Turnovers were a problem for the Irish this year. We all know this and would probably like to forget it. I've always been of the opinion that turnovers are mostly a matter of luck, so I decided to take a look at the numbers and see what conclusions I could draw from them.
(All stats come from cfbstats.com and they only go back to 2007. Small sample size warnings go here.)
First, let's just take a look at the top 25 teams in terms of turnover margin over the past five years.
One thing that this table shows is how turnovers can propel an otherwise mediocre-to-good team into a great season. Turner Gill got the Kansas job because of his MAC championship in 2008, and there's the Bulls with the third best turnover margin that year. Speaking of Kansas, they led the nation in turnover margin in 2007 and made the Orange Bowl that year. Of course, there are also some teams where this doesn't hold true. Memphis, Rice and North Texas all made the top 25 this season but combined for 11 wins. In other words, there's a good chance an overachieving team has a high turnover margin, but a high margin doesn't necessarily mean a team is good,
Like I said earlier, I came into this believing turnovers tend to be a random occurrence. If that was true then there shouldn't be much correlation from year-to-year in the top 25. Outside of some exceptions (I'll get to that towards the end), there doesn't seem to be much carry-over.
But let's dive a little deeper into the numbers. I decided to take the teams in the 2011 top 25 (for a total of 29 teams because of the teams tied at the end) and compute their average turnover margin from 2007 to 2011 and the standard deviation.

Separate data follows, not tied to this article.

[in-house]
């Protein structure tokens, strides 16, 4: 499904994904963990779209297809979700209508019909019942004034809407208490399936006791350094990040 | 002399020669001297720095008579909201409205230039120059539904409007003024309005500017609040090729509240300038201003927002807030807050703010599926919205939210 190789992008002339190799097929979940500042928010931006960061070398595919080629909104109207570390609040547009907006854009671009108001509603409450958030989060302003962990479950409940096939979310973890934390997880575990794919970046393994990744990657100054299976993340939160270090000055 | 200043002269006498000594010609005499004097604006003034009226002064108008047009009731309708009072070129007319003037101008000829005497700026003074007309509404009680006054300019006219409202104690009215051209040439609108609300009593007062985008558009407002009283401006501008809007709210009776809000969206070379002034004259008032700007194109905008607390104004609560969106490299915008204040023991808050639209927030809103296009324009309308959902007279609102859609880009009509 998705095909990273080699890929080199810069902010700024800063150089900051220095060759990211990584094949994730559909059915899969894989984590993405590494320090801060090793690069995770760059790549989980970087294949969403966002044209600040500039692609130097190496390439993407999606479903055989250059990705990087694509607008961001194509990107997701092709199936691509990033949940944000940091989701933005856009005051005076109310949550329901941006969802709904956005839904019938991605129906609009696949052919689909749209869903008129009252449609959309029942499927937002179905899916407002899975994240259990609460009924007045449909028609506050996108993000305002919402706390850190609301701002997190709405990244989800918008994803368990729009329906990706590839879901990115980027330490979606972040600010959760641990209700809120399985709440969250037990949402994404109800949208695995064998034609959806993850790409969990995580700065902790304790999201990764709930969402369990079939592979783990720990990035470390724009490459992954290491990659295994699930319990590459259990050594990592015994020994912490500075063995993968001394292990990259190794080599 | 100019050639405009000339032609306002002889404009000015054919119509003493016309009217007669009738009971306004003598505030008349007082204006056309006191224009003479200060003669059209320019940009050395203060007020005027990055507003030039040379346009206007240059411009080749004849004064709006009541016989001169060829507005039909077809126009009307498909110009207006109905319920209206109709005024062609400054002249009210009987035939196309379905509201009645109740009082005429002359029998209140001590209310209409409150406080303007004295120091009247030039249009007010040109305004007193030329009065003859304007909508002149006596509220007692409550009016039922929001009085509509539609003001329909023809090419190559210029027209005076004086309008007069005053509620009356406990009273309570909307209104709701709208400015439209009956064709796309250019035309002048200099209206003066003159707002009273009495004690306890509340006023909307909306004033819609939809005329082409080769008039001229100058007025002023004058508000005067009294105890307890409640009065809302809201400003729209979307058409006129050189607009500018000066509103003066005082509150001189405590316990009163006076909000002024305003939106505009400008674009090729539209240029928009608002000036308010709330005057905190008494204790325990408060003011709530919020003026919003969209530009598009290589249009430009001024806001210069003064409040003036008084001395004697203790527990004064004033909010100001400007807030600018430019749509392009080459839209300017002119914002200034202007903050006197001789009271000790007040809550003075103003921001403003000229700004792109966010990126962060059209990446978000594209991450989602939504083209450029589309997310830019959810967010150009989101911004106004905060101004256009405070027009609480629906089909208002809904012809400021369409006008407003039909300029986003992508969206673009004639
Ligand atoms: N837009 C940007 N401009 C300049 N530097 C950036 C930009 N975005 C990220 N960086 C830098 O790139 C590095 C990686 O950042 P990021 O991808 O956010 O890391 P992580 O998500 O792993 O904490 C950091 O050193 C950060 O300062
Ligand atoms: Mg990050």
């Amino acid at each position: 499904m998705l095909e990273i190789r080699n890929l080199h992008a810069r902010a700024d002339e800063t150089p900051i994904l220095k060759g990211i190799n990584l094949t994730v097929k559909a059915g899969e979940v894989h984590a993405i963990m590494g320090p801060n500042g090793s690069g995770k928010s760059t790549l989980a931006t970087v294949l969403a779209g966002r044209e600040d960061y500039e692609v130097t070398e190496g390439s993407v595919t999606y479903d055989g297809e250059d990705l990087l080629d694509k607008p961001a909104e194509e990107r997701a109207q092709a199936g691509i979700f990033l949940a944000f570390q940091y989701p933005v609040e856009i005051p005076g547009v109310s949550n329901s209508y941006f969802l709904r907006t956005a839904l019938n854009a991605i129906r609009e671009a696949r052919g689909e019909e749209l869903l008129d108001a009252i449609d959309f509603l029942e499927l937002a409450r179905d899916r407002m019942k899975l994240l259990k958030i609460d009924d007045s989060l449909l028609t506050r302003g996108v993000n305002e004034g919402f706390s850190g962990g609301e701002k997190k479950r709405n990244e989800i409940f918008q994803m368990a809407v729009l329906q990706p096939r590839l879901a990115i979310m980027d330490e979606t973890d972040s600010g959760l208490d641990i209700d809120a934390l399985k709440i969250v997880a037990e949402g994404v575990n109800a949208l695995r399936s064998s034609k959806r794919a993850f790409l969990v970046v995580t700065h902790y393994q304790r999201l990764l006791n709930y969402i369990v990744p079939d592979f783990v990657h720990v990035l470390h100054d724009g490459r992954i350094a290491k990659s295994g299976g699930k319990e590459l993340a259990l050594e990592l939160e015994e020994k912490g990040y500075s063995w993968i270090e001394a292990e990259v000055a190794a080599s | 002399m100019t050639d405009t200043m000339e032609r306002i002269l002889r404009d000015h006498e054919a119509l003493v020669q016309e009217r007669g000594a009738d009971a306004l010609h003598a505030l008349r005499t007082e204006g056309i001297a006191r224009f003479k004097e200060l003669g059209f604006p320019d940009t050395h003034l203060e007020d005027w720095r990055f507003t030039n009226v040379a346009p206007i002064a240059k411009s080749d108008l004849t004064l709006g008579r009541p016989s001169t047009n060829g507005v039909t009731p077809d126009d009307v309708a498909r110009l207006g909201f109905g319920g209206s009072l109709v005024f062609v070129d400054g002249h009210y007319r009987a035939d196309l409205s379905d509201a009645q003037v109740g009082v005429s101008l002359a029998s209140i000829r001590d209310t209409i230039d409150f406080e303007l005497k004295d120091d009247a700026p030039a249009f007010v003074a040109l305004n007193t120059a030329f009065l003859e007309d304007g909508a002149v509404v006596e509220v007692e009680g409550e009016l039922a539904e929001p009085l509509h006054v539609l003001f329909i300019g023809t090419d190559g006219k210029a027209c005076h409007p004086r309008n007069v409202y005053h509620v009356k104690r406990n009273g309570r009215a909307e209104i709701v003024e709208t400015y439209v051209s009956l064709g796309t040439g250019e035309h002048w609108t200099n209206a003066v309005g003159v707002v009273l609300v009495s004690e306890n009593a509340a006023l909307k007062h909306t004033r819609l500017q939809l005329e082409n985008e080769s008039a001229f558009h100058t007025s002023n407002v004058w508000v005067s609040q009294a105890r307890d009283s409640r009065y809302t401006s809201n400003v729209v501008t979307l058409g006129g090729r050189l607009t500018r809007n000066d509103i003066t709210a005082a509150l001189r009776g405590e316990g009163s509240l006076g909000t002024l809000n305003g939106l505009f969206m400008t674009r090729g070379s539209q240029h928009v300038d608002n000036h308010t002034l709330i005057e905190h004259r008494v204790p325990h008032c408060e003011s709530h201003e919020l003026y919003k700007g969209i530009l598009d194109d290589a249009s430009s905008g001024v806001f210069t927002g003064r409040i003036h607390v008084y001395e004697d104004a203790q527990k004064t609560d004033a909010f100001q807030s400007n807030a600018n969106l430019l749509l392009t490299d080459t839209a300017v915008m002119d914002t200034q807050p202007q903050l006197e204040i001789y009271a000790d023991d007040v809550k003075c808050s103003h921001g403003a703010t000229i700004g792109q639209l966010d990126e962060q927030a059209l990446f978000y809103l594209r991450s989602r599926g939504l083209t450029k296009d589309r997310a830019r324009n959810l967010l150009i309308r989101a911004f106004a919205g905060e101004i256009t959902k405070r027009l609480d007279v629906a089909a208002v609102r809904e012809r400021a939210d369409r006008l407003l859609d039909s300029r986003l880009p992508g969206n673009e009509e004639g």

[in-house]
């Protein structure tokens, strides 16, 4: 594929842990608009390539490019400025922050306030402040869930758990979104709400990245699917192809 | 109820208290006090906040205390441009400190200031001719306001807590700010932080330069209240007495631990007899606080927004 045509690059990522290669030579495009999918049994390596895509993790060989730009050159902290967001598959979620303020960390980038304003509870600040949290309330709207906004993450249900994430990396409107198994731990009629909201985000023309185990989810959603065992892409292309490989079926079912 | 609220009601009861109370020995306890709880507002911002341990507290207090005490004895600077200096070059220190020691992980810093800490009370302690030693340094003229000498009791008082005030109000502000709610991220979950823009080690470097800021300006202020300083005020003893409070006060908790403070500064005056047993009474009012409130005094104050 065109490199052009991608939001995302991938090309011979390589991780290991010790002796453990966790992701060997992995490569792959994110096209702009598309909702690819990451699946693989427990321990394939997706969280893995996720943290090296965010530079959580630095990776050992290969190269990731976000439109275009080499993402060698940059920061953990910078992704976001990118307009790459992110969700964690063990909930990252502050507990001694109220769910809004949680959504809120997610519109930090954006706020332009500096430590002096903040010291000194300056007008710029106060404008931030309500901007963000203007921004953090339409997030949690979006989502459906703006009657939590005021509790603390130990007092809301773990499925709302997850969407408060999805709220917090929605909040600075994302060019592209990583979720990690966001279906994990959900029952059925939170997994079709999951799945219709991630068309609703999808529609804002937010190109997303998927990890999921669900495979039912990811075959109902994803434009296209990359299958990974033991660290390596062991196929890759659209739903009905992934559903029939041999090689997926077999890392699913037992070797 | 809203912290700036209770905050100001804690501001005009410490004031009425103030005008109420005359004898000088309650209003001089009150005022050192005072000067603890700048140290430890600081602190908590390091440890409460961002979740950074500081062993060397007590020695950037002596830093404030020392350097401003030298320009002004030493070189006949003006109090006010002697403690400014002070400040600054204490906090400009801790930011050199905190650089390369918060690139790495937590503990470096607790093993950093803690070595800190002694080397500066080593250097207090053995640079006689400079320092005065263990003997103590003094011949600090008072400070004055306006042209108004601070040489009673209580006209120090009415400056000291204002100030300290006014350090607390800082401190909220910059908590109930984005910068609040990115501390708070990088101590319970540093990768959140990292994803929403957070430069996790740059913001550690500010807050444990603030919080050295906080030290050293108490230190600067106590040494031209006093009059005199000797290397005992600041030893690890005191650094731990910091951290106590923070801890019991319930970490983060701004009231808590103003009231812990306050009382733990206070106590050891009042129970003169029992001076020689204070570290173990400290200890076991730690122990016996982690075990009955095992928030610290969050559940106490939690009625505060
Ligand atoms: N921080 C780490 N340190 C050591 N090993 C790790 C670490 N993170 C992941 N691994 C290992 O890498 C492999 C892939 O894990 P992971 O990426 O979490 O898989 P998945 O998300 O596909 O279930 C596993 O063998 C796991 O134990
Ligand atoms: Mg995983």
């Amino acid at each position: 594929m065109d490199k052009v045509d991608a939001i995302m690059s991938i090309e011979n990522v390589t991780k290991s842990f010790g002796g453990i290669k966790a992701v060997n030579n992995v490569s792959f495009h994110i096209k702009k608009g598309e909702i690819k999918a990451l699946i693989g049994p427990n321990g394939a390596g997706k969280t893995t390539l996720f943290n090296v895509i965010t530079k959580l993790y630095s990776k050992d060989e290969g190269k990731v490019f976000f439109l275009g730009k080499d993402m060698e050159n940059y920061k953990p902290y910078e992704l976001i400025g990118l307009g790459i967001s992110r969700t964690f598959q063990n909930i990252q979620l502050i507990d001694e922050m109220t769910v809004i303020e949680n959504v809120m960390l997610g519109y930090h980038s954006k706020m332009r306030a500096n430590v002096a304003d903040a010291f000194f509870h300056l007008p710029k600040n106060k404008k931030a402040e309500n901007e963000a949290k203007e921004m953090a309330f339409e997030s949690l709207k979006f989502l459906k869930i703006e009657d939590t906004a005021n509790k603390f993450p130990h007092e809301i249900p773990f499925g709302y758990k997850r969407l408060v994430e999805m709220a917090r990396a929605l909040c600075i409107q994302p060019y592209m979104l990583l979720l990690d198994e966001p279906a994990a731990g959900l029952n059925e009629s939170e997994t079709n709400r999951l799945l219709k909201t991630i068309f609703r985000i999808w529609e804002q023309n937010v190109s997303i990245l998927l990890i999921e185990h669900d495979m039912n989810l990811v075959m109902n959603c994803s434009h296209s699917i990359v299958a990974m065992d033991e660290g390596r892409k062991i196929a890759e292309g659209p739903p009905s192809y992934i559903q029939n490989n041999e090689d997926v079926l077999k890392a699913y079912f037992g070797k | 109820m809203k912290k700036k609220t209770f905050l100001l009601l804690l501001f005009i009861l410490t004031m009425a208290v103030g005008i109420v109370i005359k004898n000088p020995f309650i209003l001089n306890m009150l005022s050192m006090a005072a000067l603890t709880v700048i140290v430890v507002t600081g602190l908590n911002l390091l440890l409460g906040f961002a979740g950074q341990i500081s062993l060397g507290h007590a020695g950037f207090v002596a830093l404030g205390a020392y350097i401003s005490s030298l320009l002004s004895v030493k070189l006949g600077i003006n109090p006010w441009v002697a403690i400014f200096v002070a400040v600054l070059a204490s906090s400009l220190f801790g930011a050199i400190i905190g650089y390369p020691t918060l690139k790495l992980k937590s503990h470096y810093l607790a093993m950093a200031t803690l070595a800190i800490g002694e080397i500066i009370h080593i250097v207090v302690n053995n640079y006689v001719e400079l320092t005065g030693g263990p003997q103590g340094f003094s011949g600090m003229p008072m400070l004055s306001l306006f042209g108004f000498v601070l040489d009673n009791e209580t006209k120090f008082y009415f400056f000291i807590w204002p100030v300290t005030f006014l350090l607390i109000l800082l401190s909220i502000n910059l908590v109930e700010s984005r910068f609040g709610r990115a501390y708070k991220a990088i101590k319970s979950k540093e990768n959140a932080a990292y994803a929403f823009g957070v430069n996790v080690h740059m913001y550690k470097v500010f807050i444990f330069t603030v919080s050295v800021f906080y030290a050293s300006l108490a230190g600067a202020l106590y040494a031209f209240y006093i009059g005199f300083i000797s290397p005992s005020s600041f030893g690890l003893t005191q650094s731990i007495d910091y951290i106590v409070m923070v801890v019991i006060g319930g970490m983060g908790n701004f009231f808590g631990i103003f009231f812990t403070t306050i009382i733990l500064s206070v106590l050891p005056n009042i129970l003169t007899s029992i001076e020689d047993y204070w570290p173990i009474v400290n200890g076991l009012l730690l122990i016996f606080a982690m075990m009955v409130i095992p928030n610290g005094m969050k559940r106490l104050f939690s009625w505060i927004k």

(Note that I do consider myself a bit of a stats geek, but I didn't go too far into this. You won't find any p values or the like here. I didn't want this post to turn into work.)
The interesting number is the standard deviation for each team. 9 of the 29 teams had a standard deviation in the double digits. For example, NC State had an average turnover margin of +0.4 but with a standard deviation of 13. That means 68% of the time, NC State has a turnover margin between -13 and +13. That doesn't say much, but if you look at it the other way, it means about 32% of the time their turnover margin is either above +13 or below -13. That's quite a spread. The lowest standard deviation was Oregon''s 4.2. So 32% of the time, Oregon's turnover margin is either above +12 or below +3. (Again, small sample sizes...)
So now let's take a look at the Irish. I did the same analysis as before but compared the Irish to some of their common opponents. I threw in Cincinnati for fun as well.
Turnovers really haven't been a problem the last few years for Notre Dame. Even in 2007, the Worst Year Ever, the Irish broke even in turnover margin. Obviously, 2011 was just, well, horrible. It is interesting to see Cincinnati with a -8 margin in 2008, their first season BCS season.
But let's break things down even further and split the Irish's turnover margin into the fumbles and interceptions lost and gained.
Now the picture starts to clear up a bit on what went wrong for the Irish. The culprit isn't turnovers by the offense but lack of turnovers by the defense.
The Irish had 24 turnovers last season and 26 this season. Those aren't great numbers by any means, but it's not like 2011 was significantly worse than 2010. The difference between 2011 and 2010 is that the Irish has 25 takeaways last year to scrape out a +1 turnover margin. This season, the defense only had 13 takeaways. Interceptions especially were a problem. After pulling in 18 last year and breaking double digits the previous four years, the defense only managed five this year.